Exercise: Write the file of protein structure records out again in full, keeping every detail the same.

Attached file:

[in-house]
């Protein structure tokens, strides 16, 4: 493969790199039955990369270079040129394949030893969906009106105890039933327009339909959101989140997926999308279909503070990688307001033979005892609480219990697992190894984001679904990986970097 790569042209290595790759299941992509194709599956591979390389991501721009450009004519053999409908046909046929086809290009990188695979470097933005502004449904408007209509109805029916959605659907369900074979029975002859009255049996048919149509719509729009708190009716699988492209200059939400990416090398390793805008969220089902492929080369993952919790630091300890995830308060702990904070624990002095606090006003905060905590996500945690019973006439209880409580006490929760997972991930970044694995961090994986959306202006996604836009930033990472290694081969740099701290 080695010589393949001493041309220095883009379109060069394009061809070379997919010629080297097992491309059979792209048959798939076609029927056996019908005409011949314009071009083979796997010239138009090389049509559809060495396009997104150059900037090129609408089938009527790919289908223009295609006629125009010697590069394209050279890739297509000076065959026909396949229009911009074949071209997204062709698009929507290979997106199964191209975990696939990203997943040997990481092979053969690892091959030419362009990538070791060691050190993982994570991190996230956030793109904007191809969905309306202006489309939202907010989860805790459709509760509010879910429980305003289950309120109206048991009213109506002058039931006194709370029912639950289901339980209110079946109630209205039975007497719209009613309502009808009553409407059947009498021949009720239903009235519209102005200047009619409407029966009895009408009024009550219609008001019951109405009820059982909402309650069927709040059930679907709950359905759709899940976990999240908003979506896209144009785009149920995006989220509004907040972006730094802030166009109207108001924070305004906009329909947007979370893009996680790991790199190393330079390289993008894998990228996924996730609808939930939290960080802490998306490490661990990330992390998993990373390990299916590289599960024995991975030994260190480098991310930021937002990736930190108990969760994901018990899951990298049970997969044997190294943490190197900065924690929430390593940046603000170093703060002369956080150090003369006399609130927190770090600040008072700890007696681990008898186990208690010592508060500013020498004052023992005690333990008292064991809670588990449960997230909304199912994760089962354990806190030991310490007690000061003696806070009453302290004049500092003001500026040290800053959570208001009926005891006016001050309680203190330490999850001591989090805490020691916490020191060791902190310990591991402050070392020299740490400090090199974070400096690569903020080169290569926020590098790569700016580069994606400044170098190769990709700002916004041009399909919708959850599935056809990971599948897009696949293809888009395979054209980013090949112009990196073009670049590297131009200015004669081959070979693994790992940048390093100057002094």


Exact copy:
[in-house]
């Protein structure tokens, strides 16, 4: 493969790199039955990369270079040129394949030893969906009106105890039933327009339909959101989140997926999308279909503070990688307001033979005892609480219990697992190894984001679904990986970097 790569042209290595790759299941992509194709599956591979390389991501721009450009004519053999409908046909046929086809290009990188695979470097933005502004449904408007209509109805029916959605659907369900074979029975002859009255049996048919149509719509729009708190009716699988492209200059939400990416090398390793805008969220089902492929080369993952919790630091300890995830308060702990904070624990002095606090006003905060905590996500945690019973006439209880409580006490929760997972991930970044694995961090994986959306202006996604836009930033990472290694081969740099701290 080695010589393949001493041309220095883009379109060069394009061809070379997919010629080297097992491309059979792209048959798939076609029927056996019908005409011949314009071009083979796997010239138009090389049509559809060495396009997104150059900037090129609408089938009527790919289908223009295609006629125009010697590069394209050279890739297509000076065959026909396949229009911009074949071209997204062709698009929507290979997106199964191209975990696939990203997943040997990481092979053969690892091959030419362009990538070791060691050190993982994570991190996230956030793109904007191809969905309306202006489309939202907010989860805790459709509760509010879910429980305003289950309120109206048991009213109506002058039931006194709370029912639950289901339980209110079946109630209205039975007497719209009613309502009808009553409407059947009498021949009720239903009235519209102005200047009619409407029966009895009408009024009550219609008001019951109405009820059982909402309650069927709040059930679907709950359905759709899940976990999240908003979506896209144009785009149920995006989220509004907040972006730094802030166009109207108001924070305004906009329909947007979370893009996680790991790199190393330079390289993008894998990228996924996730609808939930939290960080802490998306490490661990990330992390998993990373390990299916590289599960024995991975030994260190480098991310930021937002990736930190108990969760994901018990899951990298049970997969044997190294943490190197900065924690929430390593940046603000170093703060002369956080150090003369006399609130927190770090600040008072700890007696681990008898186990208690010592508060500013020498004052023992005690333990008292064991809670588990449960997230909304199912994760089962354990806190030991310490007690000061003696806070009453302290004049500092003001500026040290800053959570208001009926005891006016001050309680203190330490999850001591989090805490020691916490020191060791902190310990591991402050070392020299740490400090090199974070400096690569903020080169290569926020590098790569700016580069994606400044170098190769990709700002916004041009399909919708959850599935056809990971599948897009696949293809888009395979054209980013090949112009990196073009670049590297131009200015004669081959070979693994790992940048390093100057002094």